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Life as an Amateur Woodworker #27: Pipe Clamps!

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Blog entry by PhilBello posted 09-19-2014 02:12 AM 1838 reads 0 times favorited 7 comments Add to Favorites Watch
« Part 26: Project or Blog? Part 27 of Life as an Amateur Woodworker series Part 28: Carport »

Our second winter of the year is definitely here, just as warm, but plenty of storms! So the Kiosk roof is on hold now, probably until November, when we are back to summer again.

In the mean time, all woodwork came to a halt a little over a week ago, with the arrival of a new family member, a four legged one, we wanted a companion for our schnauzer, so took on a rescue dog, that had been abused, the first three days we thought it was the biggest mistake we had made, he is only a small collie cross, but he made life hell for our other dog, and we thought he would have to go back, but then the light switch came on, and fortunately now they are bosom buddies, and I have been able to get back to some woodwork.

I have been spending my time making jigs, my wall is now plastered with them, and they are all getting used. As I have mentioned before, I have been looking for pipe clamps, but those here in Colombia are ridiculously expensive, and I cannot even warrant importing just the parts and buying the pipes here due to cost, then yesterday I came upon what seemed an easy way to make my own Pipe Clamps in Pinterest from an article in Popular Science June 1960;

OK it says to make the wooden parts from 4” timber, but I have 3”X3” mahogany, and thought I could adapt the design to use that. I also had some EMT conduit left over from building my new lumber racks a couple of weeks ago, enough to make one 3’ and one 4’ clamp, I only had to go out and buy the eyebolts.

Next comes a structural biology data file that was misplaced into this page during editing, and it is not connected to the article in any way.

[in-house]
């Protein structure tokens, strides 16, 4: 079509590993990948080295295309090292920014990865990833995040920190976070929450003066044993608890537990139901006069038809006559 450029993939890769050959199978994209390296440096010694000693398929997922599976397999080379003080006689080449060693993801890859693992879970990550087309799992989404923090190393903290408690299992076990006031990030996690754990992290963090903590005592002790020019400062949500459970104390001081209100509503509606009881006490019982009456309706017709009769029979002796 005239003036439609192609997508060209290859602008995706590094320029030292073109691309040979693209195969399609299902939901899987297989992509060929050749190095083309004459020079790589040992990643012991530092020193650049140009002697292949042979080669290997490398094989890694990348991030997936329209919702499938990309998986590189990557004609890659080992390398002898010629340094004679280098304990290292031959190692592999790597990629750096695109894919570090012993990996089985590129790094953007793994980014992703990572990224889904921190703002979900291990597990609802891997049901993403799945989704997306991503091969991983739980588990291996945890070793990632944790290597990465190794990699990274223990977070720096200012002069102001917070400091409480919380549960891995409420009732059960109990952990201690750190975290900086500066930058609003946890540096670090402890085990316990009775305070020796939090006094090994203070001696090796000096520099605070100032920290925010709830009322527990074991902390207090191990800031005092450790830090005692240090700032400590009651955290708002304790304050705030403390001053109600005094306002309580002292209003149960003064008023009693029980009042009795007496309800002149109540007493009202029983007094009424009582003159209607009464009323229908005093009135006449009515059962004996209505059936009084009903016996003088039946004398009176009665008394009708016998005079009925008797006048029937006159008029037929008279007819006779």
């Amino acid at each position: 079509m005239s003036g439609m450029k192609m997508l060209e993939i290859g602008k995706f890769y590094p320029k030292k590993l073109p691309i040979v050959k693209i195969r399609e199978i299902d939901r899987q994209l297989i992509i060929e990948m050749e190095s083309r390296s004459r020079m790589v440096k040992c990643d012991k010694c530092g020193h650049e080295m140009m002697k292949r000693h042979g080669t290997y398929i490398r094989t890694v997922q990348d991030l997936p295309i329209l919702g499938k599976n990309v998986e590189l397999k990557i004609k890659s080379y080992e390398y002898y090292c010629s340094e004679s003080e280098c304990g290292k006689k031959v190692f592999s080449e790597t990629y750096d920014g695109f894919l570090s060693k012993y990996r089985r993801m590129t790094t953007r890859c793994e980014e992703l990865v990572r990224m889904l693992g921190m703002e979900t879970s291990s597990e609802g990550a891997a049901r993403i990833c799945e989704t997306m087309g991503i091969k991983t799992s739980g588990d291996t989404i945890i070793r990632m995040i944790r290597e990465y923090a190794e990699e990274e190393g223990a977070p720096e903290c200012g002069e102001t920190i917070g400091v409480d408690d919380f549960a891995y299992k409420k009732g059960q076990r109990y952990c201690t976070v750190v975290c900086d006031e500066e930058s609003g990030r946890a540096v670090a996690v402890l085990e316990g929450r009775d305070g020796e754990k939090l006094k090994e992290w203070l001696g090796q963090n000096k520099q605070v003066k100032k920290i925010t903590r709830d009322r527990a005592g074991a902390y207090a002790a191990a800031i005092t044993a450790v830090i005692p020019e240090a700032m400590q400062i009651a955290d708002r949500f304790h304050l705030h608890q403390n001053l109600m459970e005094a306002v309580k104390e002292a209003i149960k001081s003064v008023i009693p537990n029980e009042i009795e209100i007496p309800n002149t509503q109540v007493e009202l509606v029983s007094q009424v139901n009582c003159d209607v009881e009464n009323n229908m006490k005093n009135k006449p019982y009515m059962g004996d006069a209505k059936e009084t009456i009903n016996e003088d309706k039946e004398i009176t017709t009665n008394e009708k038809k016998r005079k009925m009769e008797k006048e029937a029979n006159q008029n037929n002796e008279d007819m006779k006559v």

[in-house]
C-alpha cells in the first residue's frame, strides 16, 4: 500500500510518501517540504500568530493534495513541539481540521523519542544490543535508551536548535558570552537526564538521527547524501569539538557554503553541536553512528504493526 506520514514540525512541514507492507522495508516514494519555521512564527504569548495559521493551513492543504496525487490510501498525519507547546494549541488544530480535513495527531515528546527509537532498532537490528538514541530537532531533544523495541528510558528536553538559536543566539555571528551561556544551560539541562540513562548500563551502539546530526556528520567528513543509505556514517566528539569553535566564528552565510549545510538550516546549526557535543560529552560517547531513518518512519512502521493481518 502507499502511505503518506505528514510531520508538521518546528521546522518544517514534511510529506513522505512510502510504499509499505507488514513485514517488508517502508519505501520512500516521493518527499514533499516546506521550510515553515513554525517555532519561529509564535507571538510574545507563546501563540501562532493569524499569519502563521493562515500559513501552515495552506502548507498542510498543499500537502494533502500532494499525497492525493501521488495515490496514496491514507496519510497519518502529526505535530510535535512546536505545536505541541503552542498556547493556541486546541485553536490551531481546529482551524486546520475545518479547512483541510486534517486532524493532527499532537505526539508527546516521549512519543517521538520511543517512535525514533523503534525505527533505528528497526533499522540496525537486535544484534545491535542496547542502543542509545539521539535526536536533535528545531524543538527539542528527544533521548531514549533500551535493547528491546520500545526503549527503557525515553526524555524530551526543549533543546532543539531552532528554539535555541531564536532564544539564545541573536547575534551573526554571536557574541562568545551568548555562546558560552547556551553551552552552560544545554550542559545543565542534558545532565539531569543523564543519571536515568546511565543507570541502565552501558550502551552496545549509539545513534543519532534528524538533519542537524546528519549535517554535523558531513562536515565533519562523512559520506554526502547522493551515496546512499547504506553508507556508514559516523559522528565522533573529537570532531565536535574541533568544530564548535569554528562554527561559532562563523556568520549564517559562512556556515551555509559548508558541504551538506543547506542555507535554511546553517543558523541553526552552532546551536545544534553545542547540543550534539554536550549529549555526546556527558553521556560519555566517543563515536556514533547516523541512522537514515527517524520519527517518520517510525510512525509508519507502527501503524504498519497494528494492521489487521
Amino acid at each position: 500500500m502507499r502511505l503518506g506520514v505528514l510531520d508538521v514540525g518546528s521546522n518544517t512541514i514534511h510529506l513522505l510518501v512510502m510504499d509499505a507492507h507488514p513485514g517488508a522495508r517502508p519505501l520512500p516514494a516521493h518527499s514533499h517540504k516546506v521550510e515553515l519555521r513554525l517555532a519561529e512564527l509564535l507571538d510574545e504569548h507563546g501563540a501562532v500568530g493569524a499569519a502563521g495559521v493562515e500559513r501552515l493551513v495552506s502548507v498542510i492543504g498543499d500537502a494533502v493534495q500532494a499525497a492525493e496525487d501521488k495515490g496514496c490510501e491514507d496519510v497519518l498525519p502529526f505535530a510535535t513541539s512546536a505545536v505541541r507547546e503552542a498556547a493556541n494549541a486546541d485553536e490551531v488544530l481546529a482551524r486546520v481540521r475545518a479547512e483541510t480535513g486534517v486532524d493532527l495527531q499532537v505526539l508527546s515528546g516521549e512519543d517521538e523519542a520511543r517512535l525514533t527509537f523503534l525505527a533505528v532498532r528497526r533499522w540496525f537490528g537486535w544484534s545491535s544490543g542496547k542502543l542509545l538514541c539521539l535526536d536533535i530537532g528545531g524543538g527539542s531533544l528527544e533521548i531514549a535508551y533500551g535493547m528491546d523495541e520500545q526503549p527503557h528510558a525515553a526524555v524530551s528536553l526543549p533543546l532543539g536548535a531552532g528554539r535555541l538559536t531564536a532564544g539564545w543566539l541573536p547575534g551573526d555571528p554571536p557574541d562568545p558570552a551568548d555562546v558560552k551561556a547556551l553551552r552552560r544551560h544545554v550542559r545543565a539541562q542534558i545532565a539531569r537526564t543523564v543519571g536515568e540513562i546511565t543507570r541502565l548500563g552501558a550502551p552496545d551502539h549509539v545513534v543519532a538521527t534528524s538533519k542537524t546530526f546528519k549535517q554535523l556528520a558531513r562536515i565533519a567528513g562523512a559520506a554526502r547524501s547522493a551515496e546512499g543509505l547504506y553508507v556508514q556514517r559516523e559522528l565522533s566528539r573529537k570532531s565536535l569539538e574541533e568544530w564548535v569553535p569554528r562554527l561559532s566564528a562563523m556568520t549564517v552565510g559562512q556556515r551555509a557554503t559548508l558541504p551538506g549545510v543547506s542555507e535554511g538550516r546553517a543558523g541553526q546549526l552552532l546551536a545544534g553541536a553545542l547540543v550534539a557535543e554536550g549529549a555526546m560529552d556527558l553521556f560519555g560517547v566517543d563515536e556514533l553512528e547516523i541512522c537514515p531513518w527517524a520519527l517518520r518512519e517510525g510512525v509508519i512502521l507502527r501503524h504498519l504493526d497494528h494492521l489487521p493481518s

So I started with this:

Then cut out the parts, for two clamps there are only six!

Drilled the pipes at 1” invervals, this was the hardest part, I ended up drawing a line down the pipe, then using a punch, first before drilling, even then the alignment is not perfect.

I then drilled the wooden ends to accept the pipe, and the handle;

The next job was to thread the wood to adjust the eye bolt / handle

but true to form, the eye bolts are not 3/8” as purchased, they are a little under, so I ended up insetting a nut with expoxy

The adjustment is done using a nail, which slots through the timber into the pipe, simple but effective.

So now I have two, that appear to work, and when I get some more pipe, I will be making a couple more.

-- If you want the rainbow, you got to put up with the rain - Steven Wright



7 comments so far

View waho6o9's profile

waho6o9

7179 posts in 2043 days


#1 posted 09-19-2014 02:27 AM

Nice clamps.

View DocSavage45's profile

DocSavage45

7708 posts in 2309 days


#2 posted 09-19-2014 02:30 AM

Necessity is the mother of invention. AM I PROFOUND OR WHAT? lol!

Be interesting to report on these guys after a year or so? Phil, glad it’s working out for the new dog.

You got rain we will get snow. See ya on the other side of winter!!!!!! Grrrr! Later.

-- Cau Haus Designs, Thomas J. Tieffenbacher

View BenhamDesign's profile

BenhamDesign

102 posts in 886 days


#3 posted 09-19-2014 02:57 PM

awesome, I`m sure they will get a ton of use.

-- What I do in and out of the shop at http://www.BriansBenham.com

View daddywoofdawg's profile

daddywoofdawg

1010 posts in 1041 days


#4 posted 11-02-2014 05:18 PM

easier than some I see on you tube

View PhilBello's profile

PhilBello

390 posts in 1433 days


#5 posted 11-02-2014 05:29 PM



easier than some I see on you tube

- daddywoofdawg


I agree, but having had time to use it, it does have one weakness, and that is the size of the pin/nail used to hold the adjustable block in place, put a lot of pressure on it, and the nail bends, I might have to redrill all the holes larger to use a stronger nail.

-- If you want the rainbow, you got to put up with the rain - Steven Wright

View daddywoofdawg's profile

daddywoofdawg

1010 posts in 1041 days


#6 posted 11-04-2014 06:54 PM

use some drill bit steel or a dead drill bit,I save my broke and not worth sharpening bits for these things,never know when it will come in handy.

View PhilBello's profile

PhilBello

390 posts in 1433 days


#7 posted 11-04-2014 08:22 PM



use some drill bit steel or a dead drill bit,I save my broke and not worth sharpening bits for these things,never know when it will come in handy.

- daddywoofdawg

That’s a good idea, but it will be some time before I have any of those, even masonry bits get ground down and sharpened to be used as wood bits! ;)

-- If you want the rainbow, you got to put up with the rain - Steven Wright

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